Never before have the real-world consequences of abundant IoT in your life been so perfectly encapsulated. The House That Spied On Me is an investigative report that involved the installation of assorted ‘smart’ devices in a family apartment, with a custom router box recording all data emitted by this Smart Home over the course of two months.

After Congress voted last year to allow ISPs to spy on and sell their customers’ internet usage data, we were all warned that the ISPs could now sell our browsing activity, or records of what we do on our computers and smartphones. But in fact, they have access to more than that. If you have any smart devices in your home—a TV that connects to the internet, an Echo, a Withings scale—your ISP can see and sell information about that activity too.

ISPs in other countries aren’t encouraged to read deeply into and spill the details of your most private activities. At the very least, however, the enterprises behind your devices (and their components and apps) tend to be less than forthcoming about the parties who stand to acquire (then sell and resell) any data harvested. The absence of the ISP as all-in-one vendor simply makes data acquisition spread across a larger number of collectors.

Yet as the article suggests, virtual assistants are shaping up to be fairly good approximations of all-in-one vendors, since the ultimate convenience is to control all your devices with voice commands, rather than a series of clumsy apps.

I had to download 14 different apps to my phone to control everything, which meant creating an account for each one of those apps. (Yes, my coffeemaker has a log-in and a very long terms of service agreement.) After setting them up, I thought I’d be able to control all the devices by issuing voice commands to Alexa via the Echo—the smart speaker that we’ve been using for the last year as a glorified timer and music player— but this did not go as well as I had hoped.

While relatively few devices are seamlessly compatible at present, the virtual assistant market is dominated by three tech giants who will ensure steady centralization of Smart Home operations. Their software has already penetrated over a quarter of US homes in the form of smart speakers, but anything with a half-decent speaker and microphone could in theory double as a virtual assistant at marginal cost to manufacturers. This would greatly magnify the “consent conundrum” already posed by the IoT in general:

Getting a smart home means that everyone who lives or comes inside it is part of your personal panopticon, something which may not be obvious to them because they don’t expect everyday objects to have spying abilities. One of the gadgets—the Eight Sleep Tracker—seemed aware of this, and as a privacy-protective gesture, required the email address of the person I sleep with to request his permission to show me sleep reports from his side of the bed.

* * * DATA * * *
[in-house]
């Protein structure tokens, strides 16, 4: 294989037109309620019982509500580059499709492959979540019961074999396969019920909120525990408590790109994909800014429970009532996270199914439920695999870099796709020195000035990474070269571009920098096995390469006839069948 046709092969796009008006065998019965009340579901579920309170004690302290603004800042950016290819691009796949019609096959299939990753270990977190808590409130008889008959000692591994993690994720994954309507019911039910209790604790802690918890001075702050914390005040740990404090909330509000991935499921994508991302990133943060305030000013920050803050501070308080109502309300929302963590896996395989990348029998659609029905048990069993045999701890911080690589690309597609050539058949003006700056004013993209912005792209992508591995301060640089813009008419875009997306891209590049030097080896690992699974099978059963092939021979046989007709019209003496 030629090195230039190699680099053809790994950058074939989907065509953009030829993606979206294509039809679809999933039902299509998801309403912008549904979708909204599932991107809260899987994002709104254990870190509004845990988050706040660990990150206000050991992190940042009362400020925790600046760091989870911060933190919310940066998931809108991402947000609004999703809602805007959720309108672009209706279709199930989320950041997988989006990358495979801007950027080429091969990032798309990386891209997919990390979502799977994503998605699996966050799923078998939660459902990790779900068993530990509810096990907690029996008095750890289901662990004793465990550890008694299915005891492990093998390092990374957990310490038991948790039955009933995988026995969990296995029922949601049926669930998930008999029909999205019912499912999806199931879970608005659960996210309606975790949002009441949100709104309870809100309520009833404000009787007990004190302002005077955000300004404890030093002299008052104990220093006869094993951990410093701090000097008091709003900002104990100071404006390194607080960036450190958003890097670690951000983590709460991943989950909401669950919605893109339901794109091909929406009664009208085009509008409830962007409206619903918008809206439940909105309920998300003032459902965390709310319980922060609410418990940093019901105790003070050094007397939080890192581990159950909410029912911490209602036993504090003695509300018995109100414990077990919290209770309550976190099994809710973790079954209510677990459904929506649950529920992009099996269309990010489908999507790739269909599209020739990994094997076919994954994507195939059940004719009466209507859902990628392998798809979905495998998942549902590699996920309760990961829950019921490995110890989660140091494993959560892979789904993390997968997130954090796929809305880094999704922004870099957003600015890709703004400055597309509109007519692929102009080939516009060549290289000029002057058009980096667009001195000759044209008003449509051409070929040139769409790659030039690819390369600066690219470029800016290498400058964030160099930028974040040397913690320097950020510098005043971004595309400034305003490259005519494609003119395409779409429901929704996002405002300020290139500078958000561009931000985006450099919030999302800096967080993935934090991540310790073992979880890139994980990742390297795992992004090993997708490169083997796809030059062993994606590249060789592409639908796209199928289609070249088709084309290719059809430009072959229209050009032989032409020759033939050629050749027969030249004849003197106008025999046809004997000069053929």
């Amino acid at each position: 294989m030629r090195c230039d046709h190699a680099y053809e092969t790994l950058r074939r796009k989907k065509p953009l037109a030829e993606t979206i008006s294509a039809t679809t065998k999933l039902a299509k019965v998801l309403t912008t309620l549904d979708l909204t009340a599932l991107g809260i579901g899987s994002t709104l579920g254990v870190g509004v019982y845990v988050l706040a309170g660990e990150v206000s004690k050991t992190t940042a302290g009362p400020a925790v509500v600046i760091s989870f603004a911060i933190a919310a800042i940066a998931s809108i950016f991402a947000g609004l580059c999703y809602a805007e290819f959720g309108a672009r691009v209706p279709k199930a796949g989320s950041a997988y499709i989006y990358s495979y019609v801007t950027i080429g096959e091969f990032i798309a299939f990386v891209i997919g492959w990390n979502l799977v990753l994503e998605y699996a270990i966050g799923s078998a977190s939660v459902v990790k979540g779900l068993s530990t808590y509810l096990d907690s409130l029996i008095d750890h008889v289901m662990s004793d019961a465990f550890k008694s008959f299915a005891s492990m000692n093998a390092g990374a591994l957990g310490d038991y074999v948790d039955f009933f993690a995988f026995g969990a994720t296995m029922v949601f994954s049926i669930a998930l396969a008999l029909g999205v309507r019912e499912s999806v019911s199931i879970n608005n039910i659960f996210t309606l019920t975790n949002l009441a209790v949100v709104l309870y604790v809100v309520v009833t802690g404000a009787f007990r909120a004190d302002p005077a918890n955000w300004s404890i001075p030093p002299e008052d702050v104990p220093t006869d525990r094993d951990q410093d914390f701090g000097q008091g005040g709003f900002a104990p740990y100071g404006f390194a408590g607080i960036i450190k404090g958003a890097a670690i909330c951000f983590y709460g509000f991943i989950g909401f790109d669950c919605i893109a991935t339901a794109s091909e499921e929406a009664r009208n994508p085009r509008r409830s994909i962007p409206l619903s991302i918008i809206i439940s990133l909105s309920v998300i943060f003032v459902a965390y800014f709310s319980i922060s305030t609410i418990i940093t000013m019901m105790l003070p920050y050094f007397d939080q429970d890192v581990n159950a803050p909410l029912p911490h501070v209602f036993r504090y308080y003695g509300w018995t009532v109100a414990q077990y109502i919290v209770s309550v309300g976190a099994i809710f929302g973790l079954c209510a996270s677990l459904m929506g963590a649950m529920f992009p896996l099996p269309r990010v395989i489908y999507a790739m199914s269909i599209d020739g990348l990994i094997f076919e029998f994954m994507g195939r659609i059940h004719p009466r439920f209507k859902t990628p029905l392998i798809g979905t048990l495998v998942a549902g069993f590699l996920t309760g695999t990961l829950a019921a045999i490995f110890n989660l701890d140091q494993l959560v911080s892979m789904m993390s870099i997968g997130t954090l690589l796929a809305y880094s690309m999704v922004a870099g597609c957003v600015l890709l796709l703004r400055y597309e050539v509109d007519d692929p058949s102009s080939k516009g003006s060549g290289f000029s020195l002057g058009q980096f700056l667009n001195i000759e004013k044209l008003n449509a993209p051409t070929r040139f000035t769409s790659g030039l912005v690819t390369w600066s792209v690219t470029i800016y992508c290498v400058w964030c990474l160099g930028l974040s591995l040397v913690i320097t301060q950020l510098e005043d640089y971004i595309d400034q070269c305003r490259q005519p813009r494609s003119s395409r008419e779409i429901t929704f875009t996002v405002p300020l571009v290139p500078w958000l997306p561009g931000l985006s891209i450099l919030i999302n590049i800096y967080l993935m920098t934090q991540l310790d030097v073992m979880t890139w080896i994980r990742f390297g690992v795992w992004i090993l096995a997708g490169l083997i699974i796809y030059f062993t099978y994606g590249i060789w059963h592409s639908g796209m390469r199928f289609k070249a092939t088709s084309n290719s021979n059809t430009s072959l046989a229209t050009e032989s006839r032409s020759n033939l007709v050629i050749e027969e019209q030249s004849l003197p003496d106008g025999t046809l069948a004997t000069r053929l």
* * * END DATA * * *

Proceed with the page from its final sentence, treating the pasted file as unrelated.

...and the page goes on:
The second biggest hitter in the Smart Home is the TV, together with subscription content services such as Netflix and Hulu (though the article reveals that even watching a DVD results in a flow of upstream data).

I couldn’t see what they watched on Netflix because Netflix encrypts streams. But I discovered that Netflix doesn’t encrypt images, so I could see the shows being recommended to them, which is revealing in that it shows what Netflix thinks they should like.

As for Hulu, which doesn’t even encrypt streams, it broadcasts the titles of everything you watch to “Scorecard Research, a digital behavior tracker, and Rewardtv.com, a website owned by Nielsen.” For both, this happens to include plain text, for example:

http://pt.rewardtv.com/otif.do?tfid=301&cp=soc&bcr=Hulu.com&pgm=Difficult%20People&plt=TV&seg=1&sid=1000046&epi=Season%201%20%20Devil’s%20Three-way&r=0.5704269525658884

Authors Kashmir Hill and Surya Mattu made a futile attempt to contact Amazon regarding why the Echo pings home every few minutes, even with the microphone disabled — far more frequently than any other device. This hyperactivity is apparently only to check for updates, something which all devices did at least once per day. The Behmor coffeemaker went off the rails when a downed server could not respond to its 2,000 pings in a single day.

Far beyond signalling when and for how long users are doing things, the piecemeal rise of Smart Homes will allow marketing departments to create incredibly detailed personal dossiers over extended periods of time. Even a momentary snapshot of which devices are online and their configurations can reveal both socioeconomic status and one’s propensity to surrender data. Every human being can be a longitudinal study, giving the possessors of data substantial abilities to manipulate, and — if you squint hard enough — the power to cure all society’s ills.